Placing the variable outside the conditionals, but still within the function body, resulted in the same thing. The variable had to be declared outside the function’s scope – read more about scope here – as declaring the variable without the var keyword still does not set its scope to global. The latest commit with all the issue fixes can be found in this commit [see commit].

So that still leaves the two outstanding requirements from the first post, as well as a new one (which is just to refactor the two buttons to just one for starting and stopping the timer):

  • Being able to capture snapshots of the timer countdown on a button press.
  • Clearing the snapshots and resetting the timer on another button press.

Those and the final wrap up can be seen in this post: Simple JavaScript Timer Part III
See the demo in action on the Github page here: https://donyd.github.io/Simple-Timer/

 

Scope in JavaScript

JavaScript implicitly types variables, i.e. you don’t have to do it yourself. Similarly there’s no access modifiers used, bar one. This ‘access modifier’ – the var keyword – isn’t intuitive in the least.

Check out the video I made on the topic

Does it imply that something is a variable? And the fact that variables can be created without it leaves people thinking its usage is stylistic. However var’s purpose is very different and unlike languages that are strongly typed or Python which actually uses an intuitive keyword in its stead – global – var is somewhat ambiguous if used at all.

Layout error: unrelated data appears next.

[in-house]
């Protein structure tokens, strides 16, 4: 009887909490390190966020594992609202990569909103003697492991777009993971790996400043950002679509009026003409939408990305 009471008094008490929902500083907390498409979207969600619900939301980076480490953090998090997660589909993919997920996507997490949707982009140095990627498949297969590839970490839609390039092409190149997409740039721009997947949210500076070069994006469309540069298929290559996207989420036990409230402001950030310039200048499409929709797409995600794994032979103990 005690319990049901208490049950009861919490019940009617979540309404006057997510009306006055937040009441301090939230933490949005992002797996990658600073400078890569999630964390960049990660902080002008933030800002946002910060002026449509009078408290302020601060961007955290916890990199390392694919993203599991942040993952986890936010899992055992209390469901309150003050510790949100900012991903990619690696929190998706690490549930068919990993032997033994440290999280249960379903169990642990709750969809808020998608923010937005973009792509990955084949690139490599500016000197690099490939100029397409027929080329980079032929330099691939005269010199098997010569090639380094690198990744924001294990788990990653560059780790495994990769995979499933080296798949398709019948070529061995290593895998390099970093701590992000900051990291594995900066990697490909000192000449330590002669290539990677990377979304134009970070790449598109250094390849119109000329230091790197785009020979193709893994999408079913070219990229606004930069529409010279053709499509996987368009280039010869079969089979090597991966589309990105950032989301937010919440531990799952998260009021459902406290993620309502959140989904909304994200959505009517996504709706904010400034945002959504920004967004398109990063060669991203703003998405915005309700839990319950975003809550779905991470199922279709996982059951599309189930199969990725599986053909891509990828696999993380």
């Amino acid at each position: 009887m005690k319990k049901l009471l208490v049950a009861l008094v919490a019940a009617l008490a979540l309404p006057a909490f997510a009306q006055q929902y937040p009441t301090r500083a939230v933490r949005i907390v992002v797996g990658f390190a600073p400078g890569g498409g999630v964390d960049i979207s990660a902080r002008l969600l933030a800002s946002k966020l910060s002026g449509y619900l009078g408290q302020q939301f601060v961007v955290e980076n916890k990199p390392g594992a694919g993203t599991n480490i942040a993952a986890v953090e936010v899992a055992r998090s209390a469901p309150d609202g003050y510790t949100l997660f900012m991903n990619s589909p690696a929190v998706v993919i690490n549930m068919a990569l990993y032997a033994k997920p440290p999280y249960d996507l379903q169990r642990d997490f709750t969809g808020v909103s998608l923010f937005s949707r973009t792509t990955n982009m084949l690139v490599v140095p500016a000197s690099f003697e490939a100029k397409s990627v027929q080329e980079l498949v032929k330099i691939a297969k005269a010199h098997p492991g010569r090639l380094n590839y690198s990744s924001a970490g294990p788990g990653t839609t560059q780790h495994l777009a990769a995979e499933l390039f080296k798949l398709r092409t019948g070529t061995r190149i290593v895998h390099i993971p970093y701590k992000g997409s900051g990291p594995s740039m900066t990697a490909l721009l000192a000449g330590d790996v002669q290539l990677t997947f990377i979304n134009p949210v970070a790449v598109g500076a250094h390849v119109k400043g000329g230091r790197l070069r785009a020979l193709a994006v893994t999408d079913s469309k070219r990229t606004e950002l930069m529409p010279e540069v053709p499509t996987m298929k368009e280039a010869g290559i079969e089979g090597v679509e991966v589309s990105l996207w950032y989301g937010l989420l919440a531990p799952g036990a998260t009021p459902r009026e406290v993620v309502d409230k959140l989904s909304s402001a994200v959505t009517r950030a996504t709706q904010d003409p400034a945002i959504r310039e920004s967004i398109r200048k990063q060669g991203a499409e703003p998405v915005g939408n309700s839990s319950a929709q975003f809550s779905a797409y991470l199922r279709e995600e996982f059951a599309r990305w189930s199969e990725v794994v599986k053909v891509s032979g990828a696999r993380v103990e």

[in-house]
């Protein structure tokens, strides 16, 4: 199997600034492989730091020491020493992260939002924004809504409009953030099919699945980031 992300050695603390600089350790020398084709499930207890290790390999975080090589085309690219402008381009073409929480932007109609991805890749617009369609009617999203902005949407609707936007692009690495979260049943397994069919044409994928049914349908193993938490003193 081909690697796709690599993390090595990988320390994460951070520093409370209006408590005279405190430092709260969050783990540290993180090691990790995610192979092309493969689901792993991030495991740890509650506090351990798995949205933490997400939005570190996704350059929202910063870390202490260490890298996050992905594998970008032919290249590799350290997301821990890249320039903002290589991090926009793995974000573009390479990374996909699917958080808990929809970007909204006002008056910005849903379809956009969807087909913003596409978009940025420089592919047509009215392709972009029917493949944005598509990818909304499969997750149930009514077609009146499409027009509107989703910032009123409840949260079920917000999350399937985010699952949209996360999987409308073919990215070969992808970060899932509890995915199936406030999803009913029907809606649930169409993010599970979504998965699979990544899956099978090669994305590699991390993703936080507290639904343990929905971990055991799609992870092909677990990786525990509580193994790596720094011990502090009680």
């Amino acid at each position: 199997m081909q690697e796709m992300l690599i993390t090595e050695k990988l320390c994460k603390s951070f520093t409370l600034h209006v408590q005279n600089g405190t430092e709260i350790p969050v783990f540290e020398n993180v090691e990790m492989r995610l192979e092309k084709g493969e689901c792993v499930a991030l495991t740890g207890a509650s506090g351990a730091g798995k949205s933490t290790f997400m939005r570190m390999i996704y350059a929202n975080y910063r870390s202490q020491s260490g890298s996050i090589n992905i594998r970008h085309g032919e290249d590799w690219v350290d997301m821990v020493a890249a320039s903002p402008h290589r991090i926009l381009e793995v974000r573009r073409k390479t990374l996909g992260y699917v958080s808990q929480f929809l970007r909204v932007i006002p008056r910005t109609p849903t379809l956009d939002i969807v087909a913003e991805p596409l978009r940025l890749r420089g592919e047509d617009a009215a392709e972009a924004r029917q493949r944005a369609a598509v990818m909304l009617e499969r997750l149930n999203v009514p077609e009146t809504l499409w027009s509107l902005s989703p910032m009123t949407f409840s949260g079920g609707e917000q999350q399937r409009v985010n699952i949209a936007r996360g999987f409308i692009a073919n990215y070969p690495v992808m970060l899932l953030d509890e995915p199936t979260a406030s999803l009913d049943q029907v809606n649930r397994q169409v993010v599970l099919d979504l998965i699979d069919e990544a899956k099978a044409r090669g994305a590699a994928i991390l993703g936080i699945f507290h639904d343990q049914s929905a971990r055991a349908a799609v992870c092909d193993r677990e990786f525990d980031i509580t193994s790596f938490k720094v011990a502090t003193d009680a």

Its function is to somewhat identify whether a given variable is local or global in scope. To further add to the confusion, anything that is declared in a JavaScript file will be considered global in scope, outside of functions and closures that is.

Function variables

Variables within a function are scoped to that function only. This includes parameters. For the sake of this explanation let’s just focus on variables within function bodies.

var a = "outside function scope";
var b = "still outside function scope";

function showMsg(){
    var a = "inside function scope";
    alert(b);
}

showMsg();  // displays -> "still outside of function scope" 
alert(a);   // displays -> " "outside function scope"

in the preceding example, the alert method will show the value of the global var a which is declared at the top of the code. The var a delcaration within the function ‘showMsg()’ is not accessible outside the function.

By changing the scope of variable ‘a’ within the function by removing the keyword ‘var’ however, its scope is changed to global and this will overwrite the variable a in the global scope. The alert(a) call will return with the assignment inside the function call, namely the message, “inside function scope.”

function showMsg(){
    a = "inside function scope";
    alert(b);
}

This may appear that it’s referring to the variable within the function, however that scope ceases to exist once the function call returns.

UPDATE (25th Feb 2018): Just wanted to point out that this writeup is slightly misleading. In this instance removing the keyword var from within the function showMsg() means that it is merely referring to the variable ‘a’ which we declared in the global scope i.e. var a on the first line.

If however, we do not declare it outside and instead declared it only inside the function without using the var keyword, that variable will be available globally. However, the variable contained within the function will not exist in the execution context until the function has been invoked at least once.